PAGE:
Norway police expulsions hit one-month record / News / The Foreigner

The Foreigner Norway police expulsions hit one-month record. Immigration authorities’ deportations were at their highest-ever for September this year, their statistics show. 763 people were forcibly deported* by the Police Immigration Service (PU). The statistics for September 2011, 2012, and 2013 were 380, 433, and 608, respectively. Police figures also show that 107 children were deported in the month of September 2014. The majority of them were accompanied by their family.

immigration, deportation, asylum, refugees, norway



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Norway police expulsions hit one-month record

Published on Wednesday, 12th November, 2014 at 13:09 under the news category, by Sarah Bostock and Michael Sandelson   .

Immigration authorities’ deportations were at their highest-ever for September this year, their statistics show.



763 people were forcibly deported* by the Police Immigration Service (PU). The statistics for September 2011, 2012, and 2013 were 380, 433, and 608, respectively.

Police figures also show that 107 children were deported in the month of September 2014. The majority of them were accompanied by their family.

Parents or caregivers met unaccompanied minors on arrival in their home country.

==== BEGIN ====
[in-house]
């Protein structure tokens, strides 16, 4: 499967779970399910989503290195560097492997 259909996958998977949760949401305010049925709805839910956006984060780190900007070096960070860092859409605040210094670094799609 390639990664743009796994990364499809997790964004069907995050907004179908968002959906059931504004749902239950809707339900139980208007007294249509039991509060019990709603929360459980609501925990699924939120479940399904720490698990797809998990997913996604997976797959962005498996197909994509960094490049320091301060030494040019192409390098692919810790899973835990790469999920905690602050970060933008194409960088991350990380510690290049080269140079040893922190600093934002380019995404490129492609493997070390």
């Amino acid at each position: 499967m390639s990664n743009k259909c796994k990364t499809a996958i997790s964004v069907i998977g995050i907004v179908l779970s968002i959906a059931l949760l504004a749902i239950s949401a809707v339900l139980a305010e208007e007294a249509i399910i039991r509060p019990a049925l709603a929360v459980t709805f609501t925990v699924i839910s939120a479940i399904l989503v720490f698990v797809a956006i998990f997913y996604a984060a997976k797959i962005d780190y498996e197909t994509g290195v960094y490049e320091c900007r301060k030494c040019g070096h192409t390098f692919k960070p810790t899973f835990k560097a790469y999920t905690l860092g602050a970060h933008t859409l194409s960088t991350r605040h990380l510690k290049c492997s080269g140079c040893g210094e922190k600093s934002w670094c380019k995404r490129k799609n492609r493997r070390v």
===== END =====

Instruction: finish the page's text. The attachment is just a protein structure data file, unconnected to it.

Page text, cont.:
Total figures for adults and minors that were forcibly deported in the first nine months of 2014 were 5,036. It was 4,291 for the same period last year – a rise of 17 per cent.

Nationals of Nigeria, Romania, Poland, Albania, and Russia accounted for the highest number of deportees in 2014’s first nine months.

Police statistics were 588, 332, 268, 254, and 212, respectively.

Other facts:

  • 1,790 of the 5,036 people deported so far this year were subject to legal sanctions.
  • The figure up to end-September 2013 was 1,568, according to police.
  • Police use five different deportation categories.
  • Asylum: anyone who has applied for asylum in Norway and has had their application concluded with a rejection.
  • Dublin: Deported under the Dublin Agreement – which includes those people with a deportation order. The Dublin Agreement aims to prevent abuse of the system. The so-termed refoulement clause is to stop asylum seekers from being sent from one country to another by returning them to the first country in which they applied for asylum. EU countries, Iceland, and Norway are signatories to the Agreement.
  • Expatriated: People expelled from the country because they are not allowed to be in Norway. They have no re-entry restrictions to Norway after having been deported.
  • Expelled: Persons who have either not applied for protection (asylum) in Norway, or who are not subject to the Dublin Agreement. Most people in this category are expelled due legally punitive action and have a time-limited ban on re-entering Norway. Breaching this ban is punishable by law.
  • Other: People who are not covered by any of the other categories.

*The Directorate of Immigration (UDI) is responsible for people who choose to return voluntarily. The PU has consequently not quoted these figures.




Published on Wednesday, 12th November, 2014 at 13:09 under the news category, by Sarah Bostock and Michael Sandelson   .

This post has the following tags: immigration, deportation, asylum, refugees, norway.





  
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